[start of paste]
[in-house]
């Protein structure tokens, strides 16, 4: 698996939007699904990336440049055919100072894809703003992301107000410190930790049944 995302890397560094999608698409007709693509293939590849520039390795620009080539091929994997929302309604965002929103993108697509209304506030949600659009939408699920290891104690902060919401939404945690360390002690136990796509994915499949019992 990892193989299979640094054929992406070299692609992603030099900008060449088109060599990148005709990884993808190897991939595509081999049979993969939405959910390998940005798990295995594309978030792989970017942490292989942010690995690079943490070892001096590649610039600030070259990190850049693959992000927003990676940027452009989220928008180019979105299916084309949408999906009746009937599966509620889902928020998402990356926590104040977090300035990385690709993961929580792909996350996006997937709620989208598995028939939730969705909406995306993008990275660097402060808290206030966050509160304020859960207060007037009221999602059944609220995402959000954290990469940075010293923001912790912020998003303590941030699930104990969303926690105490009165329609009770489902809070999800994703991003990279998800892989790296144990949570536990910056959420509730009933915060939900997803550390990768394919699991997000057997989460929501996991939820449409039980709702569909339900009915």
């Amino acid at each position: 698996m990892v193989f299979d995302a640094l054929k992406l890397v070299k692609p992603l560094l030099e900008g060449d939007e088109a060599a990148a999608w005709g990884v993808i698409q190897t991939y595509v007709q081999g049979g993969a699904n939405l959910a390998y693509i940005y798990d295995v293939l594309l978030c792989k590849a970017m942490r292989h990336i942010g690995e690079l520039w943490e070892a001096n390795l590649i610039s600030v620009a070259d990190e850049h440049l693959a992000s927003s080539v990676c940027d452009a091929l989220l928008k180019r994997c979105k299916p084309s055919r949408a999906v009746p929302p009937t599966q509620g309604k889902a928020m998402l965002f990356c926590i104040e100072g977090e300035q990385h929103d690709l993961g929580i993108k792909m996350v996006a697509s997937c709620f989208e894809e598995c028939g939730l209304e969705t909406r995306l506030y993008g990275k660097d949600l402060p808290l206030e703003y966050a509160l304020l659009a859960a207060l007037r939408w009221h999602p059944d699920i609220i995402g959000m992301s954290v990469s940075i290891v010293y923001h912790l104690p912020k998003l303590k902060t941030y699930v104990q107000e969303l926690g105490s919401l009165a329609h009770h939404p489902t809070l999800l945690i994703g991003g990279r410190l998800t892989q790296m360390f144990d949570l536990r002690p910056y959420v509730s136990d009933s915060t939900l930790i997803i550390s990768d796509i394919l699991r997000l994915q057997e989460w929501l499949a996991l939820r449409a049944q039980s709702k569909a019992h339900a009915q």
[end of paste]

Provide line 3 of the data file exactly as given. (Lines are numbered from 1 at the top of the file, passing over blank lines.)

């Amino acid at each position: 698996m990892v193989f299979d995302a640094l054929k992406l890397v070299k692609p992603l560094l030099e900008g060449d939007e088109a060599a990148a999608w005709g990884v993808i698409q190897t991939y595509v007709q081999g049979g993969a699904n939405l959910a390998y693509i940005y798990d295995v293939l594309l978030c792989k590849a970017m942490r292989h990336i942010g690995e690079l520039w943490e070892a001096n390795l590649i610039s600030v620009a070259d990190e850049h440049l693959a992000s927003s080539v990676c940027d452009a091929l989220l928008k180019r994997c979105k299916p084309s055919r949408a999906v009746p929302p009937t599966q509620g309604k889902a928020m998402l965002f990356c926590i104040e100072g977090e300035q990385h929103d690709l993961g929580i993108k792909m996350v996006a697509s997937c709620f989208e894809e598995c028939g939730l209304e969705t909406r995306l506030y993008g990275k660097d949600l402060p808290l206030e703003y966050a509160l304020l659009a859960a207060l007037r939408w009221h999602p059944d699920i609220i995402g959000m992301s954290v990469s940075i290891v010293y923001h912790l104690p912020k998003l303590k902060t941030y699930v104990q107000e969303l926690g105490s919401l009165a329609h009770h939404p489902t809070l999800l945690i994703g991003g990279r410190l998800t892989q790296m360390f144990d949570l536990r002690p910056y959420v509730s136990d009933s915060t939900l930790i997803i550390s990768d796509i394919l699991r997000l994915q057997e989460w929501l499949a996991l939820r449409a049944q039980s709702k569909a019992h339900a009915q």